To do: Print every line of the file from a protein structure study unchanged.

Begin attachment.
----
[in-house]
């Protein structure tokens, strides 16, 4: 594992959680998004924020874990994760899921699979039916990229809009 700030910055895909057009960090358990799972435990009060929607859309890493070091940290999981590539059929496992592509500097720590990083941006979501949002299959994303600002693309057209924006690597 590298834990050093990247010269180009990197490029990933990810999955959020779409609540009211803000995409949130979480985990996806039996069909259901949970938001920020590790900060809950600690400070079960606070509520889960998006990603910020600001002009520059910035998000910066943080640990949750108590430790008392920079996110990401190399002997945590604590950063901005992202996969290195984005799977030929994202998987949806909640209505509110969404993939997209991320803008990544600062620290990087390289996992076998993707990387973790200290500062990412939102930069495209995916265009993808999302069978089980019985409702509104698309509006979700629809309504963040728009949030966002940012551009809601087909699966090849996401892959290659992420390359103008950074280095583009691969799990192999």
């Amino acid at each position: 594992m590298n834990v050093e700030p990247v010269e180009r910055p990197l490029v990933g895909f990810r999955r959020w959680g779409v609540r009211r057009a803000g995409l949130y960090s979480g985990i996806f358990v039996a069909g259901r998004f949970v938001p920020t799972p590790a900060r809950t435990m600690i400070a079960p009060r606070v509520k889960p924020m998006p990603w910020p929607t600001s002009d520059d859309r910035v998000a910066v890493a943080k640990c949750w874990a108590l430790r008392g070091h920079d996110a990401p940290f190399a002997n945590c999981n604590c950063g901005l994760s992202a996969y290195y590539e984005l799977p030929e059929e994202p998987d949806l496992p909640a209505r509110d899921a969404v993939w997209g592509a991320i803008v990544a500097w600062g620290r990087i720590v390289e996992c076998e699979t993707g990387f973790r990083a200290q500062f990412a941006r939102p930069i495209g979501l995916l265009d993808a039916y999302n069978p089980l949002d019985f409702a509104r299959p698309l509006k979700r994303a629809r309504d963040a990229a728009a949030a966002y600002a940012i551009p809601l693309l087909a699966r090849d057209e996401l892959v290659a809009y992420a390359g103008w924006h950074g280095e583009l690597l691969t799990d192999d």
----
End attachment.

[in-house]
């Protein structure tokens, strides 16, 4: 594992959680998004924020874990994760899921699979039916990229809009 700030910055895909057009960090358990799972435990009060929607859309890493070091940290999981590539059929496992592509500097720590990083941006979501949002299959994303600002693309057209924006690597 590298834990050093990247010269180009990197490029990933990810999955959020779409609540009211803000995409949130979480985990996806039996069909259901949970938001920020590790900060809950600690400070079960606070509520889960998006990603910020600001002009520059910035998000910066943080640990949750108590430790008392920079996110990401190399002997945590604590950063901005992202996969290195984005799977030929994202998987949806909640209505509110969404993939997209991320803008990544600062620290990087390289996992076998993707990387973790200290500062990412939102930069495209995916265009993808999302069978089980019985409702509104698309509006979700629809309504963040728009949030966002940012551009809601087909699966090849996401892959290659992420390359103008950074280095583009691969799990192999």
């Amino acid at each position: 594992m590298n834990v050093e700030p990247v010269e180009r910055p990197l490029v990933g895909f990810r999955r959020w959680g779409v609540r009211r057009a803000g995409l949130y960090s979480g985990i996806f358990v039996a069909g259901r998004f949970v938001p920020t799972p590790a900060r809950t435990m600690i400070a079960p009060r606070v509520k889960p924020m998006p990603w910020p929607t600001s002009d520059d859309r910035v998000a910066v890493a943080k640990c949750w874990a108590l430790r008392g070091h920079d996110a990401p940290f190399a002997n945590c999981n604590c950063g901005l994760s992202a996969y290195y590539e984005l799977p030929e059929e994202p998987d949806l496992p909640a209505r509110d899921a969404v993939w997209g592509a991320i803008v990544a500097w600062g620290r990087i720590v390289e996992c076998e699979t993707g990387f973790r990083a200290q500062f990412a941006r939102p930069i495209g979501l995916l265009d993808a039916y999302n069978p089980l949002d019985f409702a509104r299959p698309l509006k979700r994303a629809r309504d963040a990229a728009a949030a966002y600002a940012i551009p809601l693309l087909a699966r090849d057209e996401l892959v290659a809009y992420a390359g103008w924006h950074g280095e583009l690597l691969t799990d192999d």